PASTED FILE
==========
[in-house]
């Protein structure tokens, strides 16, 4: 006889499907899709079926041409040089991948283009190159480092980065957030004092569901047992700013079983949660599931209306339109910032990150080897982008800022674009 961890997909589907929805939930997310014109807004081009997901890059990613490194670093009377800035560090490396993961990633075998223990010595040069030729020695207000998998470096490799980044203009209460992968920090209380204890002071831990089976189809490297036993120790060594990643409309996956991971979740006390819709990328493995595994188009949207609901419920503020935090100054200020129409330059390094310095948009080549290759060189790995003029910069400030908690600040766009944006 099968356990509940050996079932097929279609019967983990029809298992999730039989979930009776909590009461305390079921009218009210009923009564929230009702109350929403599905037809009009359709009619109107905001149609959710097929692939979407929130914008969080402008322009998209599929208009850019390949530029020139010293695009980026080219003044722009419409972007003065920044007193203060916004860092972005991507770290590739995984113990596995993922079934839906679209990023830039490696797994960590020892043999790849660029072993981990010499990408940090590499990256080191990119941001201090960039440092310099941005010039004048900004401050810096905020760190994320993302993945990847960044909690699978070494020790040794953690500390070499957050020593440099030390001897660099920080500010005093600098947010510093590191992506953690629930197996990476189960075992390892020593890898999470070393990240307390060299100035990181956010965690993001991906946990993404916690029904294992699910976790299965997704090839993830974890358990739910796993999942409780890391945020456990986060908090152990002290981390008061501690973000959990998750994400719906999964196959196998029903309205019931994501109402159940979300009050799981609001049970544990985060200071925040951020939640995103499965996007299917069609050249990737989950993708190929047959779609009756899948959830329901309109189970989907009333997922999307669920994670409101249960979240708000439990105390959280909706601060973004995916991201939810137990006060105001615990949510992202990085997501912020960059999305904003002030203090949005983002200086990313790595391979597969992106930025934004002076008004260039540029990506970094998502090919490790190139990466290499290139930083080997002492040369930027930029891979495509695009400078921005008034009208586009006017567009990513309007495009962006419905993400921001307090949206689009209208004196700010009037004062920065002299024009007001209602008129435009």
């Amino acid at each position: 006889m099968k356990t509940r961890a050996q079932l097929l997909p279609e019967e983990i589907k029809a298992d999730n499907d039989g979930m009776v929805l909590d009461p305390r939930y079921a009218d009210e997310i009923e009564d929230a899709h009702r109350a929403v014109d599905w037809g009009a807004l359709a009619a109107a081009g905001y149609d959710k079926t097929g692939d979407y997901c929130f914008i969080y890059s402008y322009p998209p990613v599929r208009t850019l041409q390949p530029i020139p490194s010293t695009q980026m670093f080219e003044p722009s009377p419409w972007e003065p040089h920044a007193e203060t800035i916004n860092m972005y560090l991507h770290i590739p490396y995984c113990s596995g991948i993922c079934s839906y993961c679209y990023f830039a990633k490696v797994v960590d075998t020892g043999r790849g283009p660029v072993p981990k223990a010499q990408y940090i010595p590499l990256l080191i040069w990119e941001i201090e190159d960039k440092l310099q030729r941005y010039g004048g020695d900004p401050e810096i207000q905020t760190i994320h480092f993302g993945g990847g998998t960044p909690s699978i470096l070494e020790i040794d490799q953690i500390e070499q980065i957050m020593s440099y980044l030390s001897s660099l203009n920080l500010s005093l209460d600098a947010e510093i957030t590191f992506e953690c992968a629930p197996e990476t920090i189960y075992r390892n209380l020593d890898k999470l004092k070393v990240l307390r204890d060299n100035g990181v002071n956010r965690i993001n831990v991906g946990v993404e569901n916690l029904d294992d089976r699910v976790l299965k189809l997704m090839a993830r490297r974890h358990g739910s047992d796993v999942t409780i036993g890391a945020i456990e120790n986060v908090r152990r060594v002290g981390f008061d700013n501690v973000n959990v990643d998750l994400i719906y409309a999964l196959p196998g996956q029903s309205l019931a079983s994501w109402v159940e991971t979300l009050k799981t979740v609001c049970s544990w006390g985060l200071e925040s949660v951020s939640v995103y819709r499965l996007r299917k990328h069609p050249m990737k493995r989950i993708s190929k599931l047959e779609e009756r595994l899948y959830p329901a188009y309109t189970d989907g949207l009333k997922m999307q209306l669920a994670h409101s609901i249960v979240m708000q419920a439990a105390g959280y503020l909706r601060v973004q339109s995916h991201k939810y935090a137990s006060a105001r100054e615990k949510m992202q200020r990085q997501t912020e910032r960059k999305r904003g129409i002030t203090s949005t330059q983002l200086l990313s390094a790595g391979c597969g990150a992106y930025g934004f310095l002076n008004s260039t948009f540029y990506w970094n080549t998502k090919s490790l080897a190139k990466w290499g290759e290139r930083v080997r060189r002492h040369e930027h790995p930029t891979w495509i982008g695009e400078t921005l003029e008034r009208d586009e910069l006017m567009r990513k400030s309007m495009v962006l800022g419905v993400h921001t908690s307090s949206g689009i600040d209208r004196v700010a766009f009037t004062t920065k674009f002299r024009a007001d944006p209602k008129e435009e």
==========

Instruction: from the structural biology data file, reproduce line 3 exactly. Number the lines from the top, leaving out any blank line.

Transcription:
């Amino acid at each position: 006889m099968k356990t509940r961890a050996q079932l097929l997909p279609e019967e983990i589907k029809a298992d999730n499907d039989g979930m009776v929805l909590d009461p305390r939930y079921a009218d009210e997310i009923e009564d929230a899709h009702r109350a929403v014109d599905w037809g009009a807004l359709a009619a109107a081009g905001y149609d959710k079926t097929g692939d979407y997901c929130f914008i969080y890059s402008y322009p998209p990613v599929r208009t850019l041409q390949p530029i020139p490194s010293t695009q980026m670093f080219e003044p722009s009377p419409w972007e003065p040089h920044a007193e203060t800035i916004n860092m972005y560090l991507h770290i590739p490396y995984c113990s596995g991948i993922c079934s839906y993961c679209y990023f830039a990633k490696v797994v960590d075998t020892g043999r790849g283009p660029v072993p981990k223990a010499q990408y940090i010595p590499l990256l080191i040069w990119e941001i201090e190159d960039k440092l310099q030729r941005y010039g004048g020695d900004p401050e810096i207000q905020t760190i994320h480092f993302g993945g990847g998998t960044p909690s699978i470096l070494e020790i040794d490799q953690i500390e070499q980065i957050m020593s440099y980044l030390s001897s660099l203009n920080l500010s005093l209460d600098a947010e510093i957030t590191f992506e953690c992968a629930p197996e990476t920090i189960y075992r390892n209380l020593d890898k999470l004092k070393v990240l307390r204890d060299n100035g990181v002071n956010r965690i993001n831990v991906g946990v993404e569901n916690l029904d294992d089976r699910v976790l299965k189809l997704m090839a993830r490297r974890h358990g739910s047992d796993v999942t409780i036993g890391a945020i456990e120790n986060v908090r152990r060594v002290g981390f008061d700013n501690v973000n959990v990643d998750l994400i719906y409309a999964l196959p196998g996956q029903s309205l019931a079983s994501w109402v159940e991971t979300l009050k799981t979740v609001c049970s544990w006390g985060l200071e925040s949660v951020s939640v995103y819709r499965l996007r299917k990328h069609p050249m990737k493995r989950i993708s190929k599931l047959e779609e009756r595994l899948y959830p329901a188009y309109t189970d989907g949207l009333k997922m999307q209306l669920a994670h409101s609901i249960v979240m708000q419920a439990a105390g959280y503020l909706r601060v973004q339109s995916h991201k939810y935090a137990s006060a105001r100054e615990k949510m992202q200020r990085q997501t912020e910032r960059k999305r904003g129409i002030t203090s949005t330059q983002l200086l990313s390094a790595g391979c597969g990150a992106y930025g934004f310095l002076n008004s260039t948009f540029y990506w970094n080549t998502k090919s490790l080897a190139k990466w290499g290759e290139r930083v080997r060189r002492h040369e930027h790995p930029t891979w495509i982008g695009e400078t921005l003029e008034r009208d586009e910069l006017m567009r990513k400030s309007m495009v962006l800022g419905v993400h921001t908690s307090s949206g689009i600040d209208r004196v700010a766009f009037t004062t920065k674009f002299r024009a007001d944006p209602k008129e435009e």